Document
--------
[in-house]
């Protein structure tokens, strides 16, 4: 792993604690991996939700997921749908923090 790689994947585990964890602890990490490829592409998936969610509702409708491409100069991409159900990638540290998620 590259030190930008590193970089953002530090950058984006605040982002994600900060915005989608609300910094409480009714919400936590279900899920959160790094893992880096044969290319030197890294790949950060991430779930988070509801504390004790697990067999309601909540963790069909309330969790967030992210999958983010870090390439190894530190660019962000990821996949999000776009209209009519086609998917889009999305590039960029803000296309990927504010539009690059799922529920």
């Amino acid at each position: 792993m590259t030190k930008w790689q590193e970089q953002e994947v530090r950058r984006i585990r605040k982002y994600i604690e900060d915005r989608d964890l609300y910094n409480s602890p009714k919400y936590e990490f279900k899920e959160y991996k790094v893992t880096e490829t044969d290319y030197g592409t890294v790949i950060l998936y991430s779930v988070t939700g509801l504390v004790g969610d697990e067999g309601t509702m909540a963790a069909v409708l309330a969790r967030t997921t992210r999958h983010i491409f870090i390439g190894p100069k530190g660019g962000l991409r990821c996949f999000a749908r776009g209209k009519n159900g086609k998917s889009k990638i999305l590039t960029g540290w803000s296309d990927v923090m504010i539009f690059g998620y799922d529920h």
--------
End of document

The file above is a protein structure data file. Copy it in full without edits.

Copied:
[in-house]
């Protein structure tokens, strides 16, 4: 792993604690991996939700997921749908923090 790689994947585990964890602890990490490829592409998936969610509702409708491409100069991409159900990638540290998620 590259030190930008590193970089953002530090950058984006605040982002994600900060915005989608609300910094409480009714919400936590279900899920959160790094893992880096044969290319030197890294790949950060991430779930988070509801504390004790697990067999309601909540963790069909309330969790967030992210999958983010870090390439190894530190660019962000990821996949999000776009209209009519086609998917889009999305590039960029803000296309990927504010539009690059799922529920």
């Amino acid at each position: 792993m590259t030190k930008w790689q590193e970089q953002e994947v530090r950058r984006i585990r605040k982002y994600i604690e900060d915005r989608d964890l609300y910094n409480s602890p009714k919400y936590e990490f279900k899920e959160y991996k790094v893992t880096e490829t044969d290319y030197g592409t890294v790949i950060l998936y991430s779930v988070t939700g509801l504390v004790g969610d697990e067999g309601t509702m909540a963790a069909v409708l309330a969790r967030t997921t992210r999958h983010i491409f870090i390439g190894p100069k530190g660019g962000l991409r990821c996949f999000a749908r776009g209209k009519n159900g086609k998917s889009k990638i999305l590039t960029g540290w803000s296309d990927v923090m504010i539009f690059g998620y799922d529920h």